CLAYDEN. Organic Chemistry. 2ª edição. Oxford. 2012.
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CLAYDEN. Organic Chemistry. 2ª edição. Oxford. 2012.

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one molecule of water.
OH ++ C5H9BrO2
+ + = C5H9BrO2 + H2O
C3H4O C2H6O2 HBr
Now, how many DBEs have we got? With a formula like this the safest bet is to draw some-
thing that has the right formula\u2014it need not be what you expect the product to be. Here\u2019s some-
thing in the margin\u2014we just added atoms till we got there, and to do so we had to put in one 
double bond. C5H9BrO2 has one DBE.
The next thing is to see what remains of the hydrocarbon skeleton of propenal by NMR. The 
13C NMR spectrum of CH2\ufffdCH\u2013CHO clearly shows one carbonyl group and two carbons on 
a double bond. These have all disappeared in the product and for the \ufb01 ve carbon atoms we are 
left with four signals, two saturated, one next to oxygen, and one at 102.6 ppm, just creeping 
into the double bond region.
13C NMR spectrum
13C NMR spectrum
200 180 160 140 120
Compound X
80 60 40 20 0
200 180 160 140 120 100
80 60 40 20 0
The IR spectrum gives us another puzzle\u2014there appear to be no functional groups at all! No 
OH, no carbonyl, no alkene\u2014what else can we have? The answer is an ether, or rather two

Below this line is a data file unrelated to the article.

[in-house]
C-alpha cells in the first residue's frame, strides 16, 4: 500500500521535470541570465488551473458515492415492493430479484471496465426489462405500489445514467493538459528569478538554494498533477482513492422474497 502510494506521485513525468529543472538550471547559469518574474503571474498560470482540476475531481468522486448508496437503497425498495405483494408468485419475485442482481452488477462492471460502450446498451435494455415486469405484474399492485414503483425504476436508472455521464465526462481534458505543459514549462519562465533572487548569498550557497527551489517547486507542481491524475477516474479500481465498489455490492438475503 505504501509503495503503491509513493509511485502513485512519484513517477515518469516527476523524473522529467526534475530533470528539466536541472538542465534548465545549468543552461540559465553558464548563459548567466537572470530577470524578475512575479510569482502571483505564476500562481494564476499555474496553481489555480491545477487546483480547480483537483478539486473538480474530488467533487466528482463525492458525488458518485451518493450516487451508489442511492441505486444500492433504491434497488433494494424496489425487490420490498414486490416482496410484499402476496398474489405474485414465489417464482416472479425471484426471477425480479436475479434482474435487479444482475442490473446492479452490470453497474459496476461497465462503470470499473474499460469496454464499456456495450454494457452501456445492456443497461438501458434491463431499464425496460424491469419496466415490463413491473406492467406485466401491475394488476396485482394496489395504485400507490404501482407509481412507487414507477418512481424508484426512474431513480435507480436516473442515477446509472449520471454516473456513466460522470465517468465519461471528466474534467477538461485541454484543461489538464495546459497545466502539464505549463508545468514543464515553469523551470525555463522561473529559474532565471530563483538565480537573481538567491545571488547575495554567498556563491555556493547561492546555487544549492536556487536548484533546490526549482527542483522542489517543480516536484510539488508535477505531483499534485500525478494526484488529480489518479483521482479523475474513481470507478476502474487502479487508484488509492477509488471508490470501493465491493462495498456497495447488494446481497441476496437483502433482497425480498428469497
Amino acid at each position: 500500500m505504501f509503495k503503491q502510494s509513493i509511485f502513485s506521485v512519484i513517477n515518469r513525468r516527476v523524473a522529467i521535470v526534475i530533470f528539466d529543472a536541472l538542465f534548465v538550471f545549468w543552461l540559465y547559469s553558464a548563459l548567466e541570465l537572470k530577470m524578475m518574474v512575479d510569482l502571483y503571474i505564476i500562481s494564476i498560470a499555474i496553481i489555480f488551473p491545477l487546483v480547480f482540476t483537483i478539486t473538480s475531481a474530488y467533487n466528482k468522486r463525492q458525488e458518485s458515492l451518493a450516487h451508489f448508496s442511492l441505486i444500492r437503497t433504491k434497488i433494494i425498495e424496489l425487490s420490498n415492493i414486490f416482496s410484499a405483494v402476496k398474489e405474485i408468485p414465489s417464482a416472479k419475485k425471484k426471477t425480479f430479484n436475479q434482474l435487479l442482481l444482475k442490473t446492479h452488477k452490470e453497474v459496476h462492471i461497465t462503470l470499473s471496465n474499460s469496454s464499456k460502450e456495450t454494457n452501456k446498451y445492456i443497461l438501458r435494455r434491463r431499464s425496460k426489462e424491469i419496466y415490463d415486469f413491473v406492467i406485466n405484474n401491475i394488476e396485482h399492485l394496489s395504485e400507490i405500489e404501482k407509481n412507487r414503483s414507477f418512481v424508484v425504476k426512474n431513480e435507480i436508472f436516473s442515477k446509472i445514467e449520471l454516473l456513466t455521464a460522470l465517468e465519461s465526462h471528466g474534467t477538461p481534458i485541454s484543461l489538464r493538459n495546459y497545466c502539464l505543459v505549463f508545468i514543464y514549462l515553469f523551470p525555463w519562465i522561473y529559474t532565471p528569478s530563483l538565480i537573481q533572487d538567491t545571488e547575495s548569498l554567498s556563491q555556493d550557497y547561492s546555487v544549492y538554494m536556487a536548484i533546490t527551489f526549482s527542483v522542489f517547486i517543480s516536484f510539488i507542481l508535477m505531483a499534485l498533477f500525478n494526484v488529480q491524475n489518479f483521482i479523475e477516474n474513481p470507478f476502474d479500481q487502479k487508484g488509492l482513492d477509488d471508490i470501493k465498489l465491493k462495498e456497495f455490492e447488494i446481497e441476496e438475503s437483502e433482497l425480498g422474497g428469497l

ethers as there are two oxygen atoms. Now that we suspect an ether, we can look for the C\u2013O 
single bond stretch in the IR spectrum and \ufb01 nd it at 1128 cm\u22121.
IR spectrum for
Compound X
 \u25a0 It\u2019s often very helpful, when 
you have an unknown product, 
to subtract the molecular mass 
of the starting material from its 
molecular mass to \ufb01 nd out what 
has been added (or taken away).
trial structure for
one DBE
Just a trial structure,
not a suggestion for
the real product!
2069_Book.indb 77 12/12/2011 8:23:49 PM
Each ether oxygen must have a carbon atom on each side of it, but we seem to have only one 
carbon in the saturated C next to O region (50\u2013100 ppm) in the 13C NMR. Of course, as you\u2019ve 
already seen, these limits are arbitrary, and in fact the peak at 102 ppm is also a saturated C 
next to O. It is unlikely to be an alkene anyway as it takes two carbons to make an alkene. 
What would deshield a saturated C as much as this? The answer is two oxygen atoms. We can 
explain the 13C spectrum if we assume a symmetrical fragment C\u2013O\u2013C\u2013O\u2013C accounts for 
three of the \ufb01 ve carbon atoms.
So, where is our double bond equivalent? We know we haven\u2019t got a double bond (no alkene